If there is one thing we have had reinforced over the past year, it’s that the interpretation of data matters just as much as access to the data itself. In business, as in the business of public health, who does the interpretation and the comparisons they choose to create their narrative can turn the meaning of data on its head.
Whilst it has amazed me how many of my friends and family had hidden talents as virologists and epidemiologists (at least according to their social media posts) I have chosen place my reliance on scientific expertise to help me understand and make sense of what has happened and continues to happen.
These narratives are measured, rely on the data to make the point and usually take several points of comparison so that I can understand events ‘in the round’. They are sparse in their use of adjectives and jargon, they explain necessary technical terminology, and they caveat conclusions by pointing to correlation, but unless there is a proven link, are careful not to claim causation.
Not all science uses data so carefully – we only need to look at the continuing promotion of anti-vaccination tropes to see how science can be abused – but good science treats data with real care and it is this care and what it means that I have come to respect in the ten years that I have spent building Good Growth.
Unfortunately, scientists are in short supply in business generally and in digital business in particular. As a result, over the years we have come across organisations who have found themselves at the mercy of bad science.
From misunderstanding the results of MVT or A/B testing, to measuring the wrong things or the right things from the wrong starting point many e-commerce teams are still finding themselves at a disadvantage when trying to understand what levers to pull to drive lasting performance improvement. That’s why so many end up trading their wares through promotions and price rather than through being able to understand the value that customers are looking for.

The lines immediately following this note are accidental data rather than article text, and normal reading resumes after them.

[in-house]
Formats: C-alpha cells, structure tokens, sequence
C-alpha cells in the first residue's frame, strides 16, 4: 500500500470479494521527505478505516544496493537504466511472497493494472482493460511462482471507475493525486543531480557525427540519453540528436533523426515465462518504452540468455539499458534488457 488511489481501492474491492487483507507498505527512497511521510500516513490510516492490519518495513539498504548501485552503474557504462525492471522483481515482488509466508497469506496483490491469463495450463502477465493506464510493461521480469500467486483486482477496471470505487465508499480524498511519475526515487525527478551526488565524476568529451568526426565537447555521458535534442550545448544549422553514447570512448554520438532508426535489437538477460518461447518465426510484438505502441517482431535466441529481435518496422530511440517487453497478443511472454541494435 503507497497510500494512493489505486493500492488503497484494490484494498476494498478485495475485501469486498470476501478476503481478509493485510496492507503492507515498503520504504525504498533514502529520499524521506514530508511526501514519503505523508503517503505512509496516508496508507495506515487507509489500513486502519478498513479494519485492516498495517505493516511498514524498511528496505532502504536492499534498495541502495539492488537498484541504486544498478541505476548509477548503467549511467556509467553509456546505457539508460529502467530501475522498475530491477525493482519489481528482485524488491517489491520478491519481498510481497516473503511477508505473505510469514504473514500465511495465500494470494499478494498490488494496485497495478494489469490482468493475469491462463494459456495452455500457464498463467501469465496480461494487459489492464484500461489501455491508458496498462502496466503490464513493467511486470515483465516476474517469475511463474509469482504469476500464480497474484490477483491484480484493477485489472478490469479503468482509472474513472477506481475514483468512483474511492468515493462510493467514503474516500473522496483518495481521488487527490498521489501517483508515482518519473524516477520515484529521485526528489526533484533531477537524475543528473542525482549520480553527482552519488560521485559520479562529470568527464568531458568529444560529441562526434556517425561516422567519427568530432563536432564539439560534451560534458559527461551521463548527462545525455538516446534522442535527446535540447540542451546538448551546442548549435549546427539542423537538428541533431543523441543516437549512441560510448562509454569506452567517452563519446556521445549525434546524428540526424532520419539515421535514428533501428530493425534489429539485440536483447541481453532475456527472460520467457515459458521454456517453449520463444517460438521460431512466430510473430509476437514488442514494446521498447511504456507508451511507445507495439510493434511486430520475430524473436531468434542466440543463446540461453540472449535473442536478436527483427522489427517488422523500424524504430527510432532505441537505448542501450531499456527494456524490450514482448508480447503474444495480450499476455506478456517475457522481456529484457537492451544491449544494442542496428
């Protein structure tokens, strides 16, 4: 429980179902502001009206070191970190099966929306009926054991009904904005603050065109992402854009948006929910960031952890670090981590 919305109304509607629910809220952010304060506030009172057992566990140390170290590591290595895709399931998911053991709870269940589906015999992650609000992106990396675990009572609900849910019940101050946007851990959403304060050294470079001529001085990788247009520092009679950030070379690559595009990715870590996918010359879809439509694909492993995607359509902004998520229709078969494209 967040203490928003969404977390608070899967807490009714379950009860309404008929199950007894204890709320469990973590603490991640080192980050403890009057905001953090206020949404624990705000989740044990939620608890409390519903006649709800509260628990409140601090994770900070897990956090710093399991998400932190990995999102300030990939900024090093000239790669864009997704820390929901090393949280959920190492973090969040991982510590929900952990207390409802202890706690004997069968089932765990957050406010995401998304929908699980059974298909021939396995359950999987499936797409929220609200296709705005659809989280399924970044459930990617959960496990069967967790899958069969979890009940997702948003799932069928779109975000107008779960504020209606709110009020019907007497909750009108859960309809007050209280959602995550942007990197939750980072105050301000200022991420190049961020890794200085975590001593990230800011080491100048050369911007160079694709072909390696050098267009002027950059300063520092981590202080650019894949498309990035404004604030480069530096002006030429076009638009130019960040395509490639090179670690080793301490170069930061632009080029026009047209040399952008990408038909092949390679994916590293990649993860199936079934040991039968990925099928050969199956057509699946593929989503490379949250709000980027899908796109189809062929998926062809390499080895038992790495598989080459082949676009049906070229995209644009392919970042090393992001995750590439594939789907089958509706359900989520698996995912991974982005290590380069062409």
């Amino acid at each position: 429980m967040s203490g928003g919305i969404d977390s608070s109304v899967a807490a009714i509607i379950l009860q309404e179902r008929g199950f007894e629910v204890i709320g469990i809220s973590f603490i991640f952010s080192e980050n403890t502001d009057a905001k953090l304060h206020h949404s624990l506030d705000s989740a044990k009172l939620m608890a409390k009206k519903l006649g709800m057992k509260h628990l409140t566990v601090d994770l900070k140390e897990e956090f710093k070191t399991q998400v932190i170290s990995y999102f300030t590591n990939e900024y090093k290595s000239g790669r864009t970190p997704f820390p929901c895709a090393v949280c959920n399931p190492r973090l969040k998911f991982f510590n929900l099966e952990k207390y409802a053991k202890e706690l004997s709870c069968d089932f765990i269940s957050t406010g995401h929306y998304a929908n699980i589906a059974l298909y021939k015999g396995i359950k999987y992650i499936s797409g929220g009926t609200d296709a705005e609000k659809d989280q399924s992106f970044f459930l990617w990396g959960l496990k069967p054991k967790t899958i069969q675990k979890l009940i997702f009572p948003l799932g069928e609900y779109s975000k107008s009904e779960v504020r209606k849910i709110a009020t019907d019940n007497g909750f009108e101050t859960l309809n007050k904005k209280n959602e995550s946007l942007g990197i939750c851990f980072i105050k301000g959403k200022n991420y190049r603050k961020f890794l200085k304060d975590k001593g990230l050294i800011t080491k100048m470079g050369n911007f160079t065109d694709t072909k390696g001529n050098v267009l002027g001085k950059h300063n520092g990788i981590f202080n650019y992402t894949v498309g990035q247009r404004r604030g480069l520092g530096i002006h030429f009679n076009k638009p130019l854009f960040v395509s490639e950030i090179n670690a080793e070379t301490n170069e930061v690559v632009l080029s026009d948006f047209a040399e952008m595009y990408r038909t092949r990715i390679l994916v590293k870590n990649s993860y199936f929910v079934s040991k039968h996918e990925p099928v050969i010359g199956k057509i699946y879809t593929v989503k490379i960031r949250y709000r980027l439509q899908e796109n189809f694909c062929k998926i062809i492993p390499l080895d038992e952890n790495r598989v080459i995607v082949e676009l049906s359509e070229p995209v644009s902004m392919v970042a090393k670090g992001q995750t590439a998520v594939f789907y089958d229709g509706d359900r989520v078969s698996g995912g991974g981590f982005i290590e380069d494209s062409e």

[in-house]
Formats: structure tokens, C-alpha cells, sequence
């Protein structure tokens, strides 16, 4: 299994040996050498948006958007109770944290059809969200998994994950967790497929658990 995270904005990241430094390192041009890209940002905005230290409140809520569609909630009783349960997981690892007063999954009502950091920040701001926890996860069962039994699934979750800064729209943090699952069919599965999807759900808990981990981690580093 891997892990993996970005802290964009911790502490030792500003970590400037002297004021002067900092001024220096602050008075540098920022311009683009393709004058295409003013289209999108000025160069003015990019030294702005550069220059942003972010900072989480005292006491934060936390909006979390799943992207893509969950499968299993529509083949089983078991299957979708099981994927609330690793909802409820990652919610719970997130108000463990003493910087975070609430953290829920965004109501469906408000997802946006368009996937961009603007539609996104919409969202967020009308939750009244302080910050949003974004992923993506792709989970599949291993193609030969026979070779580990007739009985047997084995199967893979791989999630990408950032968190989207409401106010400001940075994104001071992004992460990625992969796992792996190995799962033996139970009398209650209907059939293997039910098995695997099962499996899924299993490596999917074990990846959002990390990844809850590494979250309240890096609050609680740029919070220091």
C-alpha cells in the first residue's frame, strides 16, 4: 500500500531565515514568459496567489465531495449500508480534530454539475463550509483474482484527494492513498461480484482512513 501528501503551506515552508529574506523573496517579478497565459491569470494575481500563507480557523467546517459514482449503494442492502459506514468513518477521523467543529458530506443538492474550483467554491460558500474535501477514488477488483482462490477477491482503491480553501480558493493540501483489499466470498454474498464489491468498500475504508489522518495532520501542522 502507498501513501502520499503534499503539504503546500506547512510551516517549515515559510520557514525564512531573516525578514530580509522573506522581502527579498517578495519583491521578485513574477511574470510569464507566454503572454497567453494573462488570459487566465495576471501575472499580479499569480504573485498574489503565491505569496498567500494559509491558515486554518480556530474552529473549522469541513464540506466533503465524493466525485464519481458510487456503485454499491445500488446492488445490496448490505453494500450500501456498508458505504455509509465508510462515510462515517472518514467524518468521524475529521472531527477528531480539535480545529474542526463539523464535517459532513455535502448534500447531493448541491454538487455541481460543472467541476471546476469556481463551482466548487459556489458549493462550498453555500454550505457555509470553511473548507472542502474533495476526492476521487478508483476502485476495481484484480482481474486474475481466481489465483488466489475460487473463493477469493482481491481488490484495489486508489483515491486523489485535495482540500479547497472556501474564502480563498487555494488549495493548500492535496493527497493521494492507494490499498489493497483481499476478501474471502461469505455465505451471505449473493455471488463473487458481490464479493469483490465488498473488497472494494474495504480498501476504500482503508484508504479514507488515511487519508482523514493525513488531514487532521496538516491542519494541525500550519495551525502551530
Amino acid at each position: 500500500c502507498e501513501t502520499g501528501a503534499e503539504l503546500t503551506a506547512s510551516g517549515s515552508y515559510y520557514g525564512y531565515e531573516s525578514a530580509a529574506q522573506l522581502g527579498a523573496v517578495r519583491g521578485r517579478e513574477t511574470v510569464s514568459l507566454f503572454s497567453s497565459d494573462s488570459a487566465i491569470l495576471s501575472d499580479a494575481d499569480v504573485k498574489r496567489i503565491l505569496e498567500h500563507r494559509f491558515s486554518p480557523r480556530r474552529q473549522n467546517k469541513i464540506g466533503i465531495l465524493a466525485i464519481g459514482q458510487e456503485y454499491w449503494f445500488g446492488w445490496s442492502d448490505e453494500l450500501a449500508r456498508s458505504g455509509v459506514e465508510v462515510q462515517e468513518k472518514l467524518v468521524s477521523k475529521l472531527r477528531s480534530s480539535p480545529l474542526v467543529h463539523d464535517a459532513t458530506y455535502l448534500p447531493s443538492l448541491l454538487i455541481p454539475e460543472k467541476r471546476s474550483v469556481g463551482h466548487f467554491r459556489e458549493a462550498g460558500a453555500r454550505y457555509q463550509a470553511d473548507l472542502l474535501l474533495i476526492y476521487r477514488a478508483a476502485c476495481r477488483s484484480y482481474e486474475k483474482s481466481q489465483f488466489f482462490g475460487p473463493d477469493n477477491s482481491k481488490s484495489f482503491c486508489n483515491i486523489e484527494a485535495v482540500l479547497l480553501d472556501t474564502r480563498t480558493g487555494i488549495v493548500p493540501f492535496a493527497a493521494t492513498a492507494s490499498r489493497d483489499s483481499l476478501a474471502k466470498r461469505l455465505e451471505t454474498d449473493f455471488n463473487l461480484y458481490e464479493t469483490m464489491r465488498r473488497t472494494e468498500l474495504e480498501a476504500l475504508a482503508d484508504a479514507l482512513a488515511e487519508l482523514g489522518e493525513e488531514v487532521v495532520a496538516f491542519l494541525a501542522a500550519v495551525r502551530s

Business leaders as a result find themselves frustrated by their online performance and yet, whilst drowning in data, seemingly unable to find a clear narrative that can help them understand where they are not meeting customer needs and why. With the shortage of scientists coming out of higher education across the OECD this gap isn’t going to be closed any time soon and as a result there is a market need to find a way to access scientists who understand e-commerce and who can make sense of data such that business leaders can then focus on business performance.
That’s why we have developed 4Front. It gives businesses access to our world-class science capability that has been used by e-commerce and digital teams across the globe to understand their data and build plans that drive growth. Until now this capability has only been accessible through project and consulting contracts. For the first time it is available for any business of any size.
Plug in your data every month and our scientists will tell you what they see, where to ask questions and where to focus your time or attention as you look for growth. They cut through the noise and report without jargon, simply and clearly, highlight the points of comparison and leave you to draw your conclusions.
Want to know more? You’ll find it here.